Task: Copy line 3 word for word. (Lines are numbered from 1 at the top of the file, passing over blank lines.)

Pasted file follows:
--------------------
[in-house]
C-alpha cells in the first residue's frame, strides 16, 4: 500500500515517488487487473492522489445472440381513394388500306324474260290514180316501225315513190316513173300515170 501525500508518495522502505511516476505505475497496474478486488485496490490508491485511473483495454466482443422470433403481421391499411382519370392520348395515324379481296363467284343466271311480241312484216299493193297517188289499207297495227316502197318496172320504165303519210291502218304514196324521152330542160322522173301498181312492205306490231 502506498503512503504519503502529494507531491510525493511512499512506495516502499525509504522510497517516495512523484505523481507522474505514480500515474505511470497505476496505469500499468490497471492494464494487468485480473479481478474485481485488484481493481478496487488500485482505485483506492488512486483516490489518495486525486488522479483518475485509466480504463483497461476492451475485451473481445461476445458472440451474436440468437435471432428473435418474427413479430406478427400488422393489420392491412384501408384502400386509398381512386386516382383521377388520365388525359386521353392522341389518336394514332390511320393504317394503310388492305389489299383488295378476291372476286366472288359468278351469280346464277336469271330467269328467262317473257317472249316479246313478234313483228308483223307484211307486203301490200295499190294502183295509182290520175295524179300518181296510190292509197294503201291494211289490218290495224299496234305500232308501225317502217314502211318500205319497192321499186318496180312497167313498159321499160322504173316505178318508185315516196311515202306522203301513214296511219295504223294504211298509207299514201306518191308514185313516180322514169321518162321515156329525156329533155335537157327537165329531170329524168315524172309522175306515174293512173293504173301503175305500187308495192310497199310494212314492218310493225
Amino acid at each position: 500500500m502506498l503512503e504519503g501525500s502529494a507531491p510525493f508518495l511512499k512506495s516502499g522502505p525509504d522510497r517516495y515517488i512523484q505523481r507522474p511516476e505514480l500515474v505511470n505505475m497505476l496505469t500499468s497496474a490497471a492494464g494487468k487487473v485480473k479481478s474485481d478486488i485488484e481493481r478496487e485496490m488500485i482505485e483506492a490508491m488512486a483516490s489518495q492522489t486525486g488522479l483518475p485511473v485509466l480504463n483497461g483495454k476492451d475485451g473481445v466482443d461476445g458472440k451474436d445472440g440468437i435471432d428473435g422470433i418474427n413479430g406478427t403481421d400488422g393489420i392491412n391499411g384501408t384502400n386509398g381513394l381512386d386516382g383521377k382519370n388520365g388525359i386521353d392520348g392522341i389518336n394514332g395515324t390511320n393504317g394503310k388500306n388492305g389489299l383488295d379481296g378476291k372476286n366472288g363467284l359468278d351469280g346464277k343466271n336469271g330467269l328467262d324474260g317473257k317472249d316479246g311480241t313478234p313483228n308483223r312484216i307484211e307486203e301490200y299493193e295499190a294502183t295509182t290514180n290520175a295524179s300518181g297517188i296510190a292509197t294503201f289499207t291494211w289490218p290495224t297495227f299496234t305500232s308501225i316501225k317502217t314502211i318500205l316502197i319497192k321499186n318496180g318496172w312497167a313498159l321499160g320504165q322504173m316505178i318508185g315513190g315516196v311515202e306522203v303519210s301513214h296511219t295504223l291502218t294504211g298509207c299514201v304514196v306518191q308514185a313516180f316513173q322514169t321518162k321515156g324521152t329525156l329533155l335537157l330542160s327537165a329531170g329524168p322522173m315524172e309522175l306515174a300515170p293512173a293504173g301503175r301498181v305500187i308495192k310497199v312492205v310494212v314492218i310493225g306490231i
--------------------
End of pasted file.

Amino acid at each position: 500500500m502506498l503512503e504519503g501525500s502529494a507531491p510525493f508518495l511512499k512506495s516502499g522502505p525509504d522510497r517516495y515517488i512523484q505523481r507522474p511516476e505514480l500515474v505511470n505505475m497505476l496505469t500499468s497496474a490497471a492494464g494487468k487487473v485480473k479481478s474485481d478486488i485488484e481493481r478496487e485496490m488500485i482505485e483506492a490508491m488512486a483516490s489518495q492522489t486525486g488522479l483518475p485511473v485509466l480504463n483497461g483495454k476492451d475485451g473481445v466482443d461476445g458472440k451474436d445472440g440468437i435471432d428473435g422470433i418474427n413479430g406478427t403481421d400488422g393489420i392491412n391499411g384501408t384502400n386509398g381513394l381512386d386516382g383521377k382519370n388520365g388525359i386521353d392520348g392522341i389518336n394514332g395515324t390511320n393504317g394503310k388500306n388492305g389489299l383488295d379481296g378476291k372476286n366472288g363467284l359468278d351469280g346464277k343466271n336469271g330467269l328467262d324474260g317473257k317472249d316479246g311480241t313478234p313483228n308483223r312484216i307484211e307486203e301490200y299493193e295499190a294502183t295509182t290514180n290520175a295524179s300518181g297517188i296510190a292509197t294503201f289499207t291494211w289490218p290495224t297495227f299496234t305500232s308501225i316501225k317502217t314502211i318500205l316502197i319497192k321499186n318496180g318496172w312497167a313498159l321499160g320504165q322504173m316505178i318508185g315513190g315516196v311515202e306522203v303519210s301513214h296511219t295504223l291502218t294504211g298509207c299514201v304514196v306518191q308514185a313516180f316513173q322514169t321518162k321515156g324521152t329525156l329533155l335537157l330542160s327537165a329531170g329524168p322522173m315524172e309522175l306515174a300515170p293512173a293504173g301503175r301498181v305500187i308495192k310497199v312492205v310494212v314492218i310493225g306490231i